First impression of Together Through Life. And PS–You can dance to it

images1I got hold of it early. I can’t  help it if I’m lucky. Here is what I saw on my first listen:

Old coot sitting alone at a splintery old table near the door of the saloon. The door’s open, the table’s half in and half out of the blazing sunlight. One tall dark bottle on the table  and a small glass. The old guy drinking at the table squints into the sun, drinks, talks to himself.  Across the planked dusty floor there’s the long bar against the wall, the barkeep wiping out glasses, of course. He wipes out glass after glass, looking down and intent on his hands. Almost never looks directly at the old guy who’s talking talking, his voice rising and falling, occasionally there’s a wicked warm cackle, and then the barkeep glances at the guy from under his brow, smiles himself, then back to work . The old guy seems utterly sane and not  at all unhappy, telling stories to the sunlight in the doorway.  His voice sounds exactly like the splintery table, and the blazing band of sunlight, and the motes glinting in the sunlight, and the dark cool bottle. Hours pass, the table’s now in shadow, the light slicing through the doorway is gold and no longer white.  You can hear the dry rush of tires on the dirt outside the saloon as cars start pulling in from the road. Men done with whatever kept them busy during the day, they start filling up the place, in ones and twos.  Now their voices and their lives start to fill the room, some of them raise a glass or bottle to the old guy at the table, who raises his own glass back.  Now he’s quiet, taking in their voices. The barkeep catches his eye and winks, and the old guy laughs out loud, yellow teeth and bright eyes, and looks to the door.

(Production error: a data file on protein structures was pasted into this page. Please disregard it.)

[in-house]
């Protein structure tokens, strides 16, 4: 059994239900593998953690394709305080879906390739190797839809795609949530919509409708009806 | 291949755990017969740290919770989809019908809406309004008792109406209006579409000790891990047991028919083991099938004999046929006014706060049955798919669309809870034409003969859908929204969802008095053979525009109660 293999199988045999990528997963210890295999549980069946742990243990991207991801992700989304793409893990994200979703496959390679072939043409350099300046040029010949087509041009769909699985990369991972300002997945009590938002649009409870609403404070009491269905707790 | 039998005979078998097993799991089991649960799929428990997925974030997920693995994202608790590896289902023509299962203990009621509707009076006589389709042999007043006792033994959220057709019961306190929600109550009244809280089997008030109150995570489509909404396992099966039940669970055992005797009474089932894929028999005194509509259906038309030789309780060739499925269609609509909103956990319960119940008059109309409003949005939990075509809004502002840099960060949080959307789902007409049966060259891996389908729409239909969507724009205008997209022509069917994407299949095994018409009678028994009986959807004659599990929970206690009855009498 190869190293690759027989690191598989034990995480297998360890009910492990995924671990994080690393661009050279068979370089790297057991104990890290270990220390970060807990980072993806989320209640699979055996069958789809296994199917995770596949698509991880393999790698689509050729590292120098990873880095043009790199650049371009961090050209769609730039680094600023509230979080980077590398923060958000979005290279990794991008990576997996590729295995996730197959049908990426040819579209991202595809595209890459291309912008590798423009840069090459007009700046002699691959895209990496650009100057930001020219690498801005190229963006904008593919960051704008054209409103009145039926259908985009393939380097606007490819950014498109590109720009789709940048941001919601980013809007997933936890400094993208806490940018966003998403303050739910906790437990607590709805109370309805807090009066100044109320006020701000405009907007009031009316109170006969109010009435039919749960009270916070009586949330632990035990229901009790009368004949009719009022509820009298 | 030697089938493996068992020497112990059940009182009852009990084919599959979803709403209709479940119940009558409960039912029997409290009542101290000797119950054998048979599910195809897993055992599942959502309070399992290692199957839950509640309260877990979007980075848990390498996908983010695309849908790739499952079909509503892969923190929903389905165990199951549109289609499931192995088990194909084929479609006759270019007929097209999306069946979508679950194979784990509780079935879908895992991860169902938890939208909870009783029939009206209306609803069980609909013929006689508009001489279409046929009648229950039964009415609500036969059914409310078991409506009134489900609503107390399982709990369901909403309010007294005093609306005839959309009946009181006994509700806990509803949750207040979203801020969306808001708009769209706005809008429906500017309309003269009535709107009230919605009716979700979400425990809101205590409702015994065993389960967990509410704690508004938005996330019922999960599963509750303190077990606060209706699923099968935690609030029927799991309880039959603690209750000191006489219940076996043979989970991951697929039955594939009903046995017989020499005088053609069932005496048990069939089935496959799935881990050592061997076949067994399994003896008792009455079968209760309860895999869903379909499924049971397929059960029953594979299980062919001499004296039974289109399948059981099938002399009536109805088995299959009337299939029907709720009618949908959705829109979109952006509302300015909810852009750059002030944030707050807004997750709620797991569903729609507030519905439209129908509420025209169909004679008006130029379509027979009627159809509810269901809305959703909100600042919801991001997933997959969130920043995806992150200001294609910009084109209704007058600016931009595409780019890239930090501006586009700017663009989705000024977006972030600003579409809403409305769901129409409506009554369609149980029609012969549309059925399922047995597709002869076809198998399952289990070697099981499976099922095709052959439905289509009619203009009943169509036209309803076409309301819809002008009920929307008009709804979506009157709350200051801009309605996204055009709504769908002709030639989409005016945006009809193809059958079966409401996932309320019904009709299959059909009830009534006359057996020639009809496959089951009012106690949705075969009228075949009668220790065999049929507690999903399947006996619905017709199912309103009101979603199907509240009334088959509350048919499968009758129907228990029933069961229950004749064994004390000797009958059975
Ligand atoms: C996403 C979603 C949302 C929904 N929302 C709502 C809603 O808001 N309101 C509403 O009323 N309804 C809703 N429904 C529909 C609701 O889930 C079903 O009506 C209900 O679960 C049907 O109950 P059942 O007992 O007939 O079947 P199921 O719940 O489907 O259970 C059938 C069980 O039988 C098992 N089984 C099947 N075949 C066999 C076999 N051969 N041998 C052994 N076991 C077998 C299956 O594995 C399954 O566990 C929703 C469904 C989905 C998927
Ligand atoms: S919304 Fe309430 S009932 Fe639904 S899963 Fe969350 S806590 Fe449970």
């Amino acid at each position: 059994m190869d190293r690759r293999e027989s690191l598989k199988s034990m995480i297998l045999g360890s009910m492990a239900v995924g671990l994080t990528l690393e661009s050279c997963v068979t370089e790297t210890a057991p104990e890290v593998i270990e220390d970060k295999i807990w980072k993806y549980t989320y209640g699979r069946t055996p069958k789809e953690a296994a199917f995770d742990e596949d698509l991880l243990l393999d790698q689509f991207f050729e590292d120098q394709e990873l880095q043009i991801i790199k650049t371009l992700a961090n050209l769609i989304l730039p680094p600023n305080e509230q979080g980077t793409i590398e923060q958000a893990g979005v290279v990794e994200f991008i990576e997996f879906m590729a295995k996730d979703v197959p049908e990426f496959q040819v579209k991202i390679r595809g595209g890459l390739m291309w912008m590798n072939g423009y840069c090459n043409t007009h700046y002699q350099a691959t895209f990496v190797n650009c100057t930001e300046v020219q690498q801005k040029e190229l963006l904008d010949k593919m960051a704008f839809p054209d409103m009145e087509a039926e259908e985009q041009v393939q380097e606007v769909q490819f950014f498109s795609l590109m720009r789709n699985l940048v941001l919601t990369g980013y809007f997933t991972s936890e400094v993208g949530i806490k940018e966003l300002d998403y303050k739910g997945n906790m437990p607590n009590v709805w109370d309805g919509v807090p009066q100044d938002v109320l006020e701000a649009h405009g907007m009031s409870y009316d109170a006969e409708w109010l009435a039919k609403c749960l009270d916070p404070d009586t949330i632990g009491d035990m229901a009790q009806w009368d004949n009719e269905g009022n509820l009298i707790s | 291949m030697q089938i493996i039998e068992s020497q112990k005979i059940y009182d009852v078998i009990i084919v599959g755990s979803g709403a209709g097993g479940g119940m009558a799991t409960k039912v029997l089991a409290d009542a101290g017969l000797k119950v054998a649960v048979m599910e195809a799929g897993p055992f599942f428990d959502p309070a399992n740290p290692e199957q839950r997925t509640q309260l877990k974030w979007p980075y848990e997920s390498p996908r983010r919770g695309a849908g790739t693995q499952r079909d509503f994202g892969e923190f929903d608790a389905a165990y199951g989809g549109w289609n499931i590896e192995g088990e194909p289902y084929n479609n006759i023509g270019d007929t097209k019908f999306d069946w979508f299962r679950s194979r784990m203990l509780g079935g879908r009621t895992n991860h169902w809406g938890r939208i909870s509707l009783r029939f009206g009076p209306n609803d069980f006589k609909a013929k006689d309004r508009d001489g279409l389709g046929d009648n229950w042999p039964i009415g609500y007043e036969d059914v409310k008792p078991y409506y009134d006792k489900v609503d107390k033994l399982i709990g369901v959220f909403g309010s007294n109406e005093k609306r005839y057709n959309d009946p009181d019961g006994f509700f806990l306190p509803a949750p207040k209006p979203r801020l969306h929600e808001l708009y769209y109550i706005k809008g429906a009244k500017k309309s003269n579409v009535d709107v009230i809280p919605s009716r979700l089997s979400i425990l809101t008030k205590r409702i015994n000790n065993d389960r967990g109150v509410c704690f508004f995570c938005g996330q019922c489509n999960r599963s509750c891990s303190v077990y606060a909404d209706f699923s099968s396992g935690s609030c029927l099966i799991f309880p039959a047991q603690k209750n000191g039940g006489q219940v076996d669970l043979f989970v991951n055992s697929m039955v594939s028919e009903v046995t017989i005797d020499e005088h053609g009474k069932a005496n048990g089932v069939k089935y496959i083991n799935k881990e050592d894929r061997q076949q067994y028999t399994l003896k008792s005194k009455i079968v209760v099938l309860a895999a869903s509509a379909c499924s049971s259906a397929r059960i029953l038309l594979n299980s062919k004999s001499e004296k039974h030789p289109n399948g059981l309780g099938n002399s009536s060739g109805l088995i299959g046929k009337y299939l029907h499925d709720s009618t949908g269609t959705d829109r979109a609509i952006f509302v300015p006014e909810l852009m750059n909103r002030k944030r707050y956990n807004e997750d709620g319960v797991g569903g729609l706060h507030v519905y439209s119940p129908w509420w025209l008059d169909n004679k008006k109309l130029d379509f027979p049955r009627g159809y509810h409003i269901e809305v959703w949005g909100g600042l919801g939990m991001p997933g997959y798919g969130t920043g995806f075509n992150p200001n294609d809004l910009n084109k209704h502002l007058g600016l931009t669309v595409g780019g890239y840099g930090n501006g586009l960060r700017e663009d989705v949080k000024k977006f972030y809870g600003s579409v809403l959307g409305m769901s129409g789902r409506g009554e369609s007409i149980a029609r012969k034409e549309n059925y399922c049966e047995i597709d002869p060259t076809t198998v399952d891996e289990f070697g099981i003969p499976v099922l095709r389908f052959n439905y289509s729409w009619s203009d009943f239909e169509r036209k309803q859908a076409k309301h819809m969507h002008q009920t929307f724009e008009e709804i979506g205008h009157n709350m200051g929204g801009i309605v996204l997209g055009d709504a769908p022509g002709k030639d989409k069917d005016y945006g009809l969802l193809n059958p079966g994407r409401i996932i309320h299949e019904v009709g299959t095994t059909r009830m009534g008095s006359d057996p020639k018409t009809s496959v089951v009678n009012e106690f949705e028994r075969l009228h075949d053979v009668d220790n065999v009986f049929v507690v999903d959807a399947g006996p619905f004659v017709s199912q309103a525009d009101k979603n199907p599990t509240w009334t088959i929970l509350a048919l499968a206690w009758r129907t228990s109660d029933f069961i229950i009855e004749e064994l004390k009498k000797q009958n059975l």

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I hope I didn’t give anything away, except that the album feels like a single day in the company of a life you’re  so glad you ran into. Don’t you dare miss it.

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5 thoughts on “First impression of Together Through Life. And PS–You can dance to it

  1. You forgot to mention the stray junk-yard dog that got loose and is walking up and down the street the saloon is on.

  2. Upon listening to Shake Shake Momma twelve times. In the 1960s, Dylan used to challange and broaded musical genres. Now he’s perfecting them.

  3. At the risk of appearing obsequious, I have to say that I am blown away by the depth of this recording.
    A new layer and texture reveals itself everytime I listen.
    To find out that much of the recording session was and impromptu ” hey, ya want to try another one” format doesn’t surprise me….that is how subtle genius creeps in.
    Dylans ” steeped in living” blues voice fronting David Hidalgo’s cantina background accordion help set the mood for another departure in Dylans career.
    While some will cringe at the inference that ” It’s All Good ” has any association with the insipid modern colloquialism…………. Dude, it’s ALL good.

  4. I like Mr G’s disclaimer here, that being “blown away” might be a kind of obsequiousness–and I support you entirely in finding “a new layer and texture” with each listen. It seems that I feel a new texture each time I hear these songs. I am certainly beginning to think that Forgetful Heart is “subtle genius” at its best: the elegant and intricate grace of that voice singing to its own heart. This is grown up beauty.

    Thank you for writing and let’s all hope he’ll start playing these songs in show and concert soon.

  5. Pingback: The Times We Knew: Bob Dylan and his Forgetful Heart « @ Number 71

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